The community started ahead of renovations by establishing a garden on a large tract that was remediated by three years of sunflower and canola planted by the non-profit GTECH. The 18,000-square-foot garden lot will be developed to include an orchard and other edible plants. East Liberty Development still owns that land and is working with the city to get title for two more parcels. Maureen Copeland, GTECH's community programs manager and now a Borland Green resident, bought and moved into the most habitable unit in May. Pat Buddemeyer, an original member of the co-housing group, expects work to be done on her unit in October.  Sten and Emily Carlson are other members of the group who presently live in North Point Breeze as they renovate and restore the unit they recently bought.

Piantanida says it was the green space Borland Green had to offer which cinched the deal for the group.  She and her husband live in Churchill and do not have a move-in date yet. "I've lived in [Churchill] for 32 years and hardly know anybody. This is sort of where my heart is now."

What are some of the benfits of "co-housing"?

"Sharing resources so you don't need seven lawnmowers, just one," said Sten Carlson.

"Having someone look out for your house while you're out of town," added Ms. Piantanida. "Another advantage is that elders have support while they pool their resources to get care at home instead of having to go to a nursing home."

These are the staples of what makes co-housing attractive to a growing number of people. Diana Leafe Christian, a national expert on co-housing, said at least 116 communities are established across the country and roughly another 150 are in the stages of finding and purchasing land.

For further details on this exciting project, read the entire Post Gazette article:

Sunday, August 14, 2011

Hill Disctrict: Then & Now

Silver Bar at 1911 Centre Ave circa 1930

The Post Gazette has launched a multi-media project called the "Storefront Project".   Storefront photos and information from various neighborhoods throughout time will be displayed.  The first street scenes are from the Hill District.  In this particular case, because of the deterioration, the photos are sad.  Interesting but sad.  Lets hope the current redevelopment projects in that neighborhood are successful.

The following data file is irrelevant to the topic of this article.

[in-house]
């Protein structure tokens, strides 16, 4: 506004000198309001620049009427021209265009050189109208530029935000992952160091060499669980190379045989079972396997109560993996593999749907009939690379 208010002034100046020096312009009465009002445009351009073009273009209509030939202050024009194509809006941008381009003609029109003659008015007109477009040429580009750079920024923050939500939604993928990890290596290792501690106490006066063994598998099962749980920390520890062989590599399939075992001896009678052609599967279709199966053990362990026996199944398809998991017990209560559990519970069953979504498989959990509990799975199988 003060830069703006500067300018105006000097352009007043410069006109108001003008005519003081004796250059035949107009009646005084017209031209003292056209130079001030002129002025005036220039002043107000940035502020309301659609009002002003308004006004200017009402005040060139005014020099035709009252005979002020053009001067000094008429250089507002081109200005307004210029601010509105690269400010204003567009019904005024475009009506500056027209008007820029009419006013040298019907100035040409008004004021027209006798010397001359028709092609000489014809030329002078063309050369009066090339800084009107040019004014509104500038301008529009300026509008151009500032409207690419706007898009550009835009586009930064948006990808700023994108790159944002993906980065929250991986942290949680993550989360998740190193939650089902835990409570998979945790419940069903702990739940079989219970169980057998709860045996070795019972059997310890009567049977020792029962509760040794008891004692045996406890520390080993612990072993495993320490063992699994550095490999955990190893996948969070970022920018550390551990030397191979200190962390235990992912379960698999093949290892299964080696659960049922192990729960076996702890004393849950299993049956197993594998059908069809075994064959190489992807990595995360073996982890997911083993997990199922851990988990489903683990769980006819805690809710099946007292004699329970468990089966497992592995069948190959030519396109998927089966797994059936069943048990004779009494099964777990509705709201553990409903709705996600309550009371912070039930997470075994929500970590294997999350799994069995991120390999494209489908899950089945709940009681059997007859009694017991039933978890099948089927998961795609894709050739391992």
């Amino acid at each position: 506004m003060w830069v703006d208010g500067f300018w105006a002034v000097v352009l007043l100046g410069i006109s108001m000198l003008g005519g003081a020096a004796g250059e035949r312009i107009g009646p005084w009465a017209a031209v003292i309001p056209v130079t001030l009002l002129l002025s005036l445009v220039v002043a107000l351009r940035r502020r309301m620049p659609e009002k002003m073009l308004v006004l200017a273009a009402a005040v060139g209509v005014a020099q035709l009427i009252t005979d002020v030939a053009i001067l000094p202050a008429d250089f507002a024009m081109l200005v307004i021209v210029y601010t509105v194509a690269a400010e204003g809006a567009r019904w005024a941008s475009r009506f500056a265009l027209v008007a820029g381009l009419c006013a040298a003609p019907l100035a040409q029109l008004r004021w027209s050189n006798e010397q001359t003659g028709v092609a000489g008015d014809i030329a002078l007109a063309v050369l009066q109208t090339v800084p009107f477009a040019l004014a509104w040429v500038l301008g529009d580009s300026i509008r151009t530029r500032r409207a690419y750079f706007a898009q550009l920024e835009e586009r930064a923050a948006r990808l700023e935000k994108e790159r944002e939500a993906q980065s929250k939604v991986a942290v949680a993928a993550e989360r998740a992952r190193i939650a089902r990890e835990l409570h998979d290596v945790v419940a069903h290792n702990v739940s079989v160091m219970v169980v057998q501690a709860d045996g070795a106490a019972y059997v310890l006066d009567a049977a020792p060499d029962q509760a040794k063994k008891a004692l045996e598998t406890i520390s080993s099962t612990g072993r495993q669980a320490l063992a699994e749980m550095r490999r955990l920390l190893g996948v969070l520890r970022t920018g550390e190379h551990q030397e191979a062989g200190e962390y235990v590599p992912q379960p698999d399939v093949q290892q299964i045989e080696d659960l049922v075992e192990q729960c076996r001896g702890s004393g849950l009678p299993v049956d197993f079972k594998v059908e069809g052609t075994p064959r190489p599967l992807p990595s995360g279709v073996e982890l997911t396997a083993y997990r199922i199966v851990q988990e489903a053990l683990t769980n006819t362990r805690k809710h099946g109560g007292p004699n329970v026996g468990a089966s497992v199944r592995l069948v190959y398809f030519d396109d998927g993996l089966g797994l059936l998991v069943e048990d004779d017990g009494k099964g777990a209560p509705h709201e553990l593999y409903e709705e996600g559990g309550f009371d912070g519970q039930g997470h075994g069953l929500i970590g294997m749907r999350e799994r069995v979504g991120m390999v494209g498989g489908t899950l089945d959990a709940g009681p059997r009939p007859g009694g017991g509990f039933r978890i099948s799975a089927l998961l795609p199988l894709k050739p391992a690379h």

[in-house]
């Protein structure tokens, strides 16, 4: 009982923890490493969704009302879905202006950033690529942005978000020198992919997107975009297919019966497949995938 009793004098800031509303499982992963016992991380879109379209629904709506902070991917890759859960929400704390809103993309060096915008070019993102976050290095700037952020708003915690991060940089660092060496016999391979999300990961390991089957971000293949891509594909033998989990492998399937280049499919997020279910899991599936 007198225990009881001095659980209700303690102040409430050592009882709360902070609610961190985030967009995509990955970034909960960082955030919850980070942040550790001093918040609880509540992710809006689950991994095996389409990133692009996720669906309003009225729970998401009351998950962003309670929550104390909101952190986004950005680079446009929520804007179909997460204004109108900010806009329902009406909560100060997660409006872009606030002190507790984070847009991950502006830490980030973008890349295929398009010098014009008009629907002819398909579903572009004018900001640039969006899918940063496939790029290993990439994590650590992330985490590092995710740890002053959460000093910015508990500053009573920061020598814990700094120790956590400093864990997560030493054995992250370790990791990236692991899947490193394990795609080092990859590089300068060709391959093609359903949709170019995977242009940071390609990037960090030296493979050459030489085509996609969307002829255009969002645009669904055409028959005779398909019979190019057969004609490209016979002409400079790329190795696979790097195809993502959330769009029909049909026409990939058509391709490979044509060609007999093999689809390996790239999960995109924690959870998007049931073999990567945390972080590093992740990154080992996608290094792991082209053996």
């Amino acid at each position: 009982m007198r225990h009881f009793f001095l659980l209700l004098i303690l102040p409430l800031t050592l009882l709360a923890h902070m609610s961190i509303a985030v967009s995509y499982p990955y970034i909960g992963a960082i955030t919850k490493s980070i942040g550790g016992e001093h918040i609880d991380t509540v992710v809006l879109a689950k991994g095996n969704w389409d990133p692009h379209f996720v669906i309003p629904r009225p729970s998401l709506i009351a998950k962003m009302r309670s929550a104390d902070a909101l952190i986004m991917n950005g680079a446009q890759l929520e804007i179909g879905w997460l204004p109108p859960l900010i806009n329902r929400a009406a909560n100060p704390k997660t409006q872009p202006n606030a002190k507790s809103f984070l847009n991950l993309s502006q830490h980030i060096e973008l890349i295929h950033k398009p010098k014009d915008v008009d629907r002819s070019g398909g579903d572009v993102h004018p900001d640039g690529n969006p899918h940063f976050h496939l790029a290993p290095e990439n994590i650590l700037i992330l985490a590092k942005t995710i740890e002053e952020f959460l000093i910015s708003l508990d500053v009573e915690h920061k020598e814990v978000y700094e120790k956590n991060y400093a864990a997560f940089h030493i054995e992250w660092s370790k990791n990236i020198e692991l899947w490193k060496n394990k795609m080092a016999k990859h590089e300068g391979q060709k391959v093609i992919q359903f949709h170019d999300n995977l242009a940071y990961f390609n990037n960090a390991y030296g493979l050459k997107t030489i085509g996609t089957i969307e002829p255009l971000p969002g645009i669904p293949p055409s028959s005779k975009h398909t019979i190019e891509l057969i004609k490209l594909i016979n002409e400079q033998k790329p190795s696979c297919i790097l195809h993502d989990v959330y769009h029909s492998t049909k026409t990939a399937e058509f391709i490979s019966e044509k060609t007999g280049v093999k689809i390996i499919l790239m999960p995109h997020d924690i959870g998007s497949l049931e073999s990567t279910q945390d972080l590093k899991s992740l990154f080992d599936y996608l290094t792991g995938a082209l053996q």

Other neighborhoods are cued up for display soon.  I will post them as they come!

Link to Post Gazette Article
Hill District Then & Now

Tuesday, August 2, 2011

Re-Born Victorian on Manchester House Tour

Steve & Linda Hansen in their renovated kitchen.
The gutted and totally renovated Victorian at the corner of Manhattan St and West North Ave will definitely be a highlight of this year's Manchester House & Garden Tour.  Steve Hansen lived on West North Avenue in the North Side's Manchester neighborhood for almost 30 years without noticing this house a block away. Obscured by a pair of overgrown trees and abandoned for 10 years, it was quietly decaying when he stopped and peered inside one day in 2005. Curious, he began stopping by for a closer examination and in April 2007, he climbed in a second-floor window for a look around.  Extensive water damage from a leaky roof (and the raccoon family living there) would have frightened away most people. But Mr. Hansen, who partnered with Jimmy Roach as the WDVE-FM morning radio duo in the 1980s, saw a chance to bring a Victorian house back from the dead.